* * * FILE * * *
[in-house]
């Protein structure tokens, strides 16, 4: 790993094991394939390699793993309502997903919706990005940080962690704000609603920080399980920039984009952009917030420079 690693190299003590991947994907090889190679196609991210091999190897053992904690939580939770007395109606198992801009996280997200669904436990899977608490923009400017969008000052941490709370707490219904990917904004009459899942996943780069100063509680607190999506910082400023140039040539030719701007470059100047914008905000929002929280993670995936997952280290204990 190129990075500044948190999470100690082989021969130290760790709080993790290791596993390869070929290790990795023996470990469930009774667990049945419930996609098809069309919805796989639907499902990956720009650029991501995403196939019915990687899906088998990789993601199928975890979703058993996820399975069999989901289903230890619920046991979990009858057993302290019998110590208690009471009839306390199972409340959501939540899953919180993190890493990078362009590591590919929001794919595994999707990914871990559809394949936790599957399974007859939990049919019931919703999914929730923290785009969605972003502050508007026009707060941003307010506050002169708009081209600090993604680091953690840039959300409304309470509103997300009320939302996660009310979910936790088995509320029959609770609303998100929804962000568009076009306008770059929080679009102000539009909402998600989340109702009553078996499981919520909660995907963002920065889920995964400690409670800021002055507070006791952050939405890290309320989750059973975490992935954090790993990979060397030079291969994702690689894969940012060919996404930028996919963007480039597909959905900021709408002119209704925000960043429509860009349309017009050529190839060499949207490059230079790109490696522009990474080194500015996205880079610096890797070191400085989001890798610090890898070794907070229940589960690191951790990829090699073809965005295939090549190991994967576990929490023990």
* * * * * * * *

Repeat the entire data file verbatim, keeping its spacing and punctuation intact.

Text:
[in-house]
């Protein structure tokens, strides 16, 4: 790993094991394939390699793993309502997903919706990005940080962690704000609603920080399980920039984009952009917030420079 690693190299003590991947994907090889190679196609991210091999190897053992904690939580939770007395109606198992801009996280997200669904436990899977608490923009400017969008000052941490709370707490219904990917904004009459899942996943780069100063509680607190999506910082400023140039040539030719701007470059100047914008905000929002929280993670995936997952280290204990 190129990075500044948190999470100690082989021969130290760790709080993790290791596993390869070929290790990795023996470990469930009774667990049945419930996609098809069309919805796989639907499902990956720009650029991501995403196939019915990687899906088998990789993601199928975890979703058993996820399975069999989901289903230890619920046991979990009858057993302290019998110590208690009471009839306390199972409340959501939540899953919180993190890493990078362009590591590919929001794919595994999707990914871990559809394949936790599957399974007859939990049919019931919703999914929730923290785009969605972003502050508007026009707060941003307010506050002169708009081209600090993604680091953690840039959300409304309470509103997300009320939302996660009310979910936790088995509320029959609770609303998100929804962000568009076009306008770059929080679009102000539009909402998600989340109702009553078996499981919520909660995907963002920065889920995964400690409670800021002055507070006791952050939405890290309320989750059973975490992935954090790993990979060397030079291969994702690689894969940012060919996404930028996919963007480039597909959905900021709408002119209704925000960043429509860009349309017009050529190839060499949207490059230079790109490696522009990474080194500015996205880079610096890797070191400085989001890798610090890898070794907070229940589960690191951790990829090699073809965005295939090549190991994967576990929490023990």